Within their own division, women have reached new heights, received accolades for outstanding physical performance and endurance, and have proven themselves to be as capable of athletic excellence as men. In spite of women's collective fight to be recognized as equals to their male counterparts, female athletes must now prove their womanhood in order to compete alongside their own gender.
That has been the reality for Caster Semenya, a South African Olympic champion, who has been at the center of the latest gender discrimination debate across the world. After crushing her competition in the women's 800-meter dash in 2016, Semenya was subjected to scrutiny from her peers based upon her physical appearance, calling her gender into question. Despite setting a new national record for South Africa and attaining the title of fifth fastest woman in Olympic history, Semenya's success was quickly brushed aside as she became a spectacle for all the wrong reasons.
Semenya's gender became a hot topic among reporters as the Olympic champion was subjected to sex testing by the International Association of Athletics Federations (IAAF). According to Ruth Padawer from the New York Times, Semenya was forced to undergo relentless examination by gender experts to determine whether or not she was woman enough to compete as one. While the IAAF has never released the results of their testing, that did not stop the media from making irreverent speculations about the athlete's gender.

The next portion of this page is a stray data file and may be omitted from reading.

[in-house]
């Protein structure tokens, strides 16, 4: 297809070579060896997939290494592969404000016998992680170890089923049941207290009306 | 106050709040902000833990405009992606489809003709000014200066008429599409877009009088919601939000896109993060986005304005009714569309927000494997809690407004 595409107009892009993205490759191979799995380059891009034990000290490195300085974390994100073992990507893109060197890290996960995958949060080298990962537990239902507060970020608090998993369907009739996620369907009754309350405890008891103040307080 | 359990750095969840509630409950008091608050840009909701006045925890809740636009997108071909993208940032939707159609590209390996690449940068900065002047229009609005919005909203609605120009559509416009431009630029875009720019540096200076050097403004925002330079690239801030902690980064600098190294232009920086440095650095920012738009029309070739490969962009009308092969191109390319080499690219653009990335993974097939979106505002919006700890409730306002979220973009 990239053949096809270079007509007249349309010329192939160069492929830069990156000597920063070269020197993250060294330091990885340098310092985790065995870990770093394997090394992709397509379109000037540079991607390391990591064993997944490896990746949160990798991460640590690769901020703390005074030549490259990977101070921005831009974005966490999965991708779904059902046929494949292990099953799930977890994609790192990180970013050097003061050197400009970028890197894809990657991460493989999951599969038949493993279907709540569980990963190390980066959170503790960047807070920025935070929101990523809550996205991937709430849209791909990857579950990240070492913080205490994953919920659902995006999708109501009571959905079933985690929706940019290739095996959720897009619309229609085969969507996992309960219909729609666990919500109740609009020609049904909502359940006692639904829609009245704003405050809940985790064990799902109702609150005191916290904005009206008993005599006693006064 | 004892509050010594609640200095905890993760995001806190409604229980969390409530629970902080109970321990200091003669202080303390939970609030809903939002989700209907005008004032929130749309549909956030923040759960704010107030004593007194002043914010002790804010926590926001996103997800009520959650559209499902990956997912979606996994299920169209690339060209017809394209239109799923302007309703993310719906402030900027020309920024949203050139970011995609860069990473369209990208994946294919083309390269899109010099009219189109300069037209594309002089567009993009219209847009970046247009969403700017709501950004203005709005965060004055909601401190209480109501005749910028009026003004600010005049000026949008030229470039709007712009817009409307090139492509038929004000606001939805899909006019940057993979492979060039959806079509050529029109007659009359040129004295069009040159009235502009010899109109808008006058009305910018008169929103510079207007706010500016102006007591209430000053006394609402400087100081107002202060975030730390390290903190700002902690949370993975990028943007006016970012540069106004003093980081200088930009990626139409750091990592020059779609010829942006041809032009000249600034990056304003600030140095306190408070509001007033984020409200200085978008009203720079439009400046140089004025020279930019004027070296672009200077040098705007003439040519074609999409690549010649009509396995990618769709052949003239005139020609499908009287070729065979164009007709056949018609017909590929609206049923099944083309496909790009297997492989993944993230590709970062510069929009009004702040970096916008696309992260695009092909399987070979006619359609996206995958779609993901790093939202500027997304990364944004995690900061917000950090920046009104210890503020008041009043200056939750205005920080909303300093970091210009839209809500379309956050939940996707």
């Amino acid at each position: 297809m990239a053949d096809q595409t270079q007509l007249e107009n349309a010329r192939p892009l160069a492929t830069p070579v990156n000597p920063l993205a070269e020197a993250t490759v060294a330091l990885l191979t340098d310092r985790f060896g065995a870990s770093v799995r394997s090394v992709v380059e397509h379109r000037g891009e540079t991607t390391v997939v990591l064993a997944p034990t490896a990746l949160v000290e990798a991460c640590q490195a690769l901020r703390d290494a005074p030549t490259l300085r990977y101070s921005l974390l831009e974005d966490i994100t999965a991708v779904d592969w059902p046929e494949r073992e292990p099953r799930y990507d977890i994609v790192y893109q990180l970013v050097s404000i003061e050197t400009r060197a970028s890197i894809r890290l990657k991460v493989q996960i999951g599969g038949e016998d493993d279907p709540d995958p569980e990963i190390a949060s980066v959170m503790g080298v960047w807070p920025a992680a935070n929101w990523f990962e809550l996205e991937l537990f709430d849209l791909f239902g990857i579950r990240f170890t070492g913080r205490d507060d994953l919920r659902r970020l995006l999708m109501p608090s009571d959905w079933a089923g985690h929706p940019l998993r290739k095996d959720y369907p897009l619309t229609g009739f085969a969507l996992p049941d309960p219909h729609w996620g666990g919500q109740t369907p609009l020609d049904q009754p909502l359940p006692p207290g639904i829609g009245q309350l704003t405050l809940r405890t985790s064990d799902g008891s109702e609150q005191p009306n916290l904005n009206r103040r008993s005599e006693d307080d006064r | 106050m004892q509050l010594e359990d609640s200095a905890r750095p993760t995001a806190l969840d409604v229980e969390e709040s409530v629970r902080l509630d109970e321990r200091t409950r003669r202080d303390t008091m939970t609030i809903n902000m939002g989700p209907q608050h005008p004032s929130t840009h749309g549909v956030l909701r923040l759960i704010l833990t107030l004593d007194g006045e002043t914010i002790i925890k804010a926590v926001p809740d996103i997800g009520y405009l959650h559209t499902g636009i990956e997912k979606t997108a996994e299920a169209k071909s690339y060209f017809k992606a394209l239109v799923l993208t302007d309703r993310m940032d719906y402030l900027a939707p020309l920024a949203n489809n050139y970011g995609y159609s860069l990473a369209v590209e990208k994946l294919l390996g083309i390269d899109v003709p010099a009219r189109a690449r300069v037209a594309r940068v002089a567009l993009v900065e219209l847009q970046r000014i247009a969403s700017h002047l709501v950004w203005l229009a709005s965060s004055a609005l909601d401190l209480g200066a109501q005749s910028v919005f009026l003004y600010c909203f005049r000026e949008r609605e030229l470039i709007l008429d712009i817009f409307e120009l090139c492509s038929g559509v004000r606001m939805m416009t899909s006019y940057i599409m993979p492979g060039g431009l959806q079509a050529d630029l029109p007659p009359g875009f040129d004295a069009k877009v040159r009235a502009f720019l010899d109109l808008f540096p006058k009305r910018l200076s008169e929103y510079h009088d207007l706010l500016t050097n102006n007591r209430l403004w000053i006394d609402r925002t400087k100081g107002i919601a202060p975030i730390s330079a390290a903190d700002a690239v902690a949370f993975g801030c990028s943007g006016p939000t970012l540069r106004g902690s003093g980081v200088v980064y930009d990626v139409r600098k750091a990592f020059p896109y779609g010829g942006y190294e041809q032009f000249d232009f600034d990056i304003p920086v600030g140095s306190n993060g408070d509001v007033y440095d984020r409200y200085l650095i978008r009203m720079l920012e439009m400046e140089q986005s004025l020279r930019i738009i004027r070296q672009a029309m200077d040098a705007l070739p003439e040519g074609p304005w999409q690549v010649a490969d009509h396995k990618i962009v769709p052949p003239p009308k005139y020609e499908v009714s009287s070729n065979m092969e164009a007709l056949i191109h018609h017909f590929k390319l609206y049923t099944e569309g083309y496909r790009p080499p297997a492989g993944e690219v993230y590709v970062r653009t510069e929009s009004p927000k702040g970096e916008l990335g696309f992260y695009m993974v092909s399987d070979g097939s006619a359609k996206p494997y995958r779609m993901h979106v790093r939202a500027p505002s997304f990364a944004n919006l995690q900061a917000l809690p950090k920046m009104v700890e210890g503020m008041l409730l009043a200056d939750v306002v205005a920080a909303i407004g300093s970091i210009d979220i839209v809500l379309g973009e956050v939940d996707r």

Moments after winning the Berlin World Athletics Championship in 2009, Semenya was faced with immediate backlash from fellow runners. Elisa Cusma who suffered a whopping defeat after finishing in sixth place, felt as though Semenya was too masculine to compete in a women's race. Cusma stated, "These kind of people should not run with us. For me, she is not a woman. She's a man." While her statement proved insensitive enough, her perspective was acknowledged and appeared to be a mutually belief among the other white female competitors.
Fast forward to 2018, the IAAF issued new Eligibility Regulations for Female Classification (Athlete with Differences of Sexual Development) that apply to events from 400m to the mile, including 400m hurdles races, 800m, and 1500m. The regulations created by the IAAF state that an athlete must be recognized at law as either female or intersex, she must reduce her testosterone level to below 5 nmol/L continuously for the duration of six months, and she must maintain her testosterone levels to remain below 5 nmol/L during and after competing so long as she wishes to be eligible to compete in any future events. It is believed that these new rules have been put into effect to specifically target Semenya given her history of being the most recent athlete to face this sort of discrimination.